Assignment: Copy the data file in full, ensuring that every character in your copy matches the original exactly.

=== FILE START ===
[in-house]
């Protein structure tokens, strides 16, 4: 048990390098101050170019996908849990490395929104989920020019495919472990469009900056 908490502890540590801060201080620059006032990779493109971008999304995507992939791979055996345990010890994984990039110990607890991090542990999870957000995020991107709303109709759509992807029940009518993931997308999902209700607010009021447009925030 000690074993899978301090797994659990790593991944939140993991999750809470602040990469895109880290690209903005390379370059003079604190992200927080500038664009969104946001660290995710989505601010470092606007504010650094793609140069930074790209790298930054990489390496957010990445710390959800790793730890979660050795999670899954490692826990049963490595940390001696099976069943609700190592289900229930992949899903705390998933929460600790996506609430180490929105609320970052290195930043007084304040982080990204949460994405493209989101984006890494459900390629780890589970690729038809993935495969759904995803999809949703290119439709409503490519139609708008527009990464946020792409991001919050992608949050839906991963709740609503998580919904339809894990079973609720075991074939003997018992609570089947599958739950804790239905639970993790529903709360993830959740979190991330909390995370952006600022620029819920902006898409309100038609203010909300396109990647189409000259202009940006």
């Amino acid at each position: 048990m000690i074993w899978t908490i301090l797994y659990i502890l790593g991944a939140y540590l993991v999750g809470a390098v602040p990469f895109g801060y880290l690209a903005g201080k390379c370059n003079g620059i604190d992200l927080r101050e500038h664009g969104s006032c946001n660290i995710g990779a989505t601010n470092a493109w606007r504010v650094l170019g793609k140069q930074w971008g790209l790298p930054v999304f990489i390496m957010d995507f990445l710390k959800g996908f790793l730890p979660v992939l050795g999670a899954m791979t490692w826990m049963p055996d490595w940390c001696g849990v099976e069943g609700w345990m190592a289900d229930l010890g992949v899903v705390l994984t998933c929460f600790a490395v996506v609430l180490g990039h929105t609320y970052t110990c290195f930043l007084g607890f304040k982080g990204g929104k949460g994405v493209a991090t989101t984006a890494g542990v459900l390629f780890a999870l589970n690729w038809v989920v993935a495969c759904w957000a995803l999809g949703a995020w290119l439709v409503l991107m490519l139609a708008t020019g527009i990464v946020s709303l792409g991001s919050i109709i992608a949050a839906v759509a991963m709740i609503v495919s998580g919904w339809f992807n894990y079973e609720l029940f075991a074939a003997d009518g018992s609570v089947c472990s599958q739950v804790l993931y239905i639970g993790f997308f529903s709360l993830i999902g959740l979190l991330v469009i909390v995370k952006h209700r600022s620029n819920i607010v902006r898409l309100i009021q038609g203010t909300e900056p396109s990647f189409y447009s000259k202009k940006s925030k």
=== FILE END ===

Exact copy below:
[in-house]
């Protein structure tokens, strides 16, 4: 048990390098101050170019996908849990490395929104989920020019495919472990469009900056 908490502890540590801060201080620059006032990779493109971008999304995507992939791979055996345990010890994984990039110990607890991090542990999870957000995020991107709303109709759509992807029940009518993931997308999902209700607010009021447009925030 000690074993899978301090797994659990790593991944939140993991999750809470602040990469895109880290690209903005390379370059003079604190992200927080500038664009969104946001660290995710989505601010470092606007504010650094793609140069930074790209790298930054990489390496957010990445710390959800790793730890979660050795999670899954490692826990049963490595940390001696099976069943609700190592289900229930992949899903705390998933929460600790996506609430180490929105609320970052290195930043007084304040982080990204949460994405493209989101984006890494459900390629780890589970690729038809993935495969759904995803999809949703290119439709409503490519139609708008527009990464946020792409991001919050992608949050839906991963709740609503998580919904339809894990079973609720075991074939003997018992609570089947599958739950804790239905639970993790529903709360993830959740979190991330909390995370952006600022620029819920902006898409309100038609203010909300396109990647189409000259202009940006």
């Amino acid at each position: 048990m000690i074993w899978t908490i301090l797994y659990i502890l790593g991944a939140y540590l993991v999750g809470a390098v602040p990469f895109g801060y880290l690209a903005g201080k390379c370059n003079g620059i604190d992200l927080r101050e500038h664009g969104s006032c946001n660290i995710g990779a989505t601010n470092a493109w606007r504010v650094l170019g793609k140069q930074w971008g790209l790298p930054v999304f990489i390496m957010d995507f990445l710390k959800g996908f790793l730890p979660v992939l050795g999670a899954m791979t490692w826990m049963p055996d490595w940390c001696g849990v099976e069943g609700w345990m190592a289900d229930l010890g992949v899903v705390l994984t998933c929460f600790a490395v996506v609430l180490g990039h929105t609320y970052t110990c290195f930043l007084g607890f304040k982080g990204g929104k949460g994405v493209a991090t989101t984006a890494g542990v459900l390629f780890a999870l589970n690729w038809v989920v993935a495969c759904w957000a995803l999809g949703a995020w290119l439709v409503l991107m490519l139609a708008t020019g527009i990464v946020s709303l792409g991001s919050i109709i992608a949050a839906v759509a991963m709740i609503v495919s998580g919904w339809f992807n894990y079973e609720l029940f075991a074939a003997d009518g018992s609570v089947c472990s599958q739950v804790l993931y239905i639970g993790f997308f529903s709360l993830i999902g959740l979190l991330v469009i909390v995370k952006h209700r600022s620029n819920i607010v902006r898409l309100i009021q038609g203010t909300e900056p396109s990647f189409y447009s000259k202009k940006s925030k």